SEE Sharks

Interested in shark facts? Did you know sharks are the ocean’s top predator, and the health of the ocean depends on healthy shark populations?

There are more than 1,100 species of sharks and rays around the world. From South Africa to Mexico, local governments, industries, and responsible shark tour operations are taking a stand to help stop the destruction of the species.

Prefer to watch and learn? Prefer to watch and learn? Here is a terrific 10 min video on the many species of sharks from Sporeking5.


Did You Know?

  • Sharks, skates, and rays are collectively termed Elasmobranchs, which are a subclass of Chondrichthyes, or the cartilaginous fishes.
  • The largest shark is the Whale shark which can reach up to 40 feet in length.
  • 50 shark species are listed as vulnerable, endangered, or critically endangered by the IUCN, but only the Great White, Whale, and Basking sharks are protected internationally by CITES (the Convention on International Trade in Endangered Species).
  • They have a skeleton made entirely of cartilage rather than bone as in other fish. In general, this group is slow growing, late maturing, and produce few young compared to other fish.

Hammerhead Shark Facts:

Hammerhead Sharks are recognized for their oddly shaped heads. The hammer-like shape serves a purpose and allows for the sharks to locate and catch their prey.

With electro sensors in their heads, they can pick up electric pulses from other living creatures nearby. Their wide-set eyes allow them to see more, and their unique sensors act as a sort of “metal detector” allowing them to find prey buried in the sand.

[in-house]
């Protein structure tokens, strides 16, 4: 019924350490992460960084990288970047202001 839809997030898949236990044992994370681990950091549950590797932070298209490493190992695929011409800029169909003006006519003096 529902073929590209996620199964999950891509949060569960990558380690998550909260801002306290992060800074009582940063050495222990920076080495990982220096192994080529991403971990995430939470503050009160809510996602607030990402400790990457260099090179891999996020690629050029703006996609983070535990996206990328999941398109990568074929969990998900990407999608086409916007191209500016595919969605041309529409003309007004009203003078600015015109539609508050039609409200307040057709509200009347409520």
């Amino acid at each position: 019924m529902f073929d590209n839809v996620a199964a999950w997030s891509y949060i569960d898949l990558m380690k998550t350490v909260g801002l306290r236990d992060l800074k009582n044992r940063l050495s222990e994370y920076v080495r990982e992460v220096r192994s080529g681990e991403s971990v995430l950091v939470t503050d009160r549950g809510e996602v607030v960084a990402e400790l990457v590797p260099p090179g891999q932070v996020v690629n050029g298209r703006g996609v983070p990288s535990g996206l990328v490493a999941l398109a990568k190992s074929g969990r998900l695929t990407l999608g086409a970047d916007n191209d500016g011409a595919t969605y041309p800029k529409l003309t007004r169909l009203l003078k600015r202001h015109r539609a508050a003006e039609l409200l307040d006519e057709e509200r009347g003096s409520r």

There are 9 species of hammerhead shark, each with a uniquely shaped “hammer”.

Click here for more Hammerhead Shark Facts.

Great White Shark Facts:

Great White Sharks are found on the coast of each continent in the world, except Antarctica. The most concentrated population of Great White Sharks is found in “Shark Alley” in South Africa.

Great White Sharks do not need to feed often. Once they have fed, they can often go up to 3 months without needing to feed again.

While humans have 5 senses, Great White Sharks have 6 which include sight, smell, taste, touch, hearing and electroreception. Electroreception allows them to locate their prey by detecting their electric pulses.

Click here to read more Great White Shark Facts.

Tiger Shark Facts:

Tiger Sharks are located from the east coast of North America, south to the east coast of Brazil. They may also be found in China, India, Japan, Africa and the Pacific islands.

The characteristics that Tiger Sharks have are dark, verticle stripes down their sides. The stripes are more prominent when they are young, and slowly fade with age.

Tiger Sharks are scavengers and will feed on almost anything. They have serrated teeth which help to crack open clam shells and turtle shells. They are the second most dangerous shark to humans.


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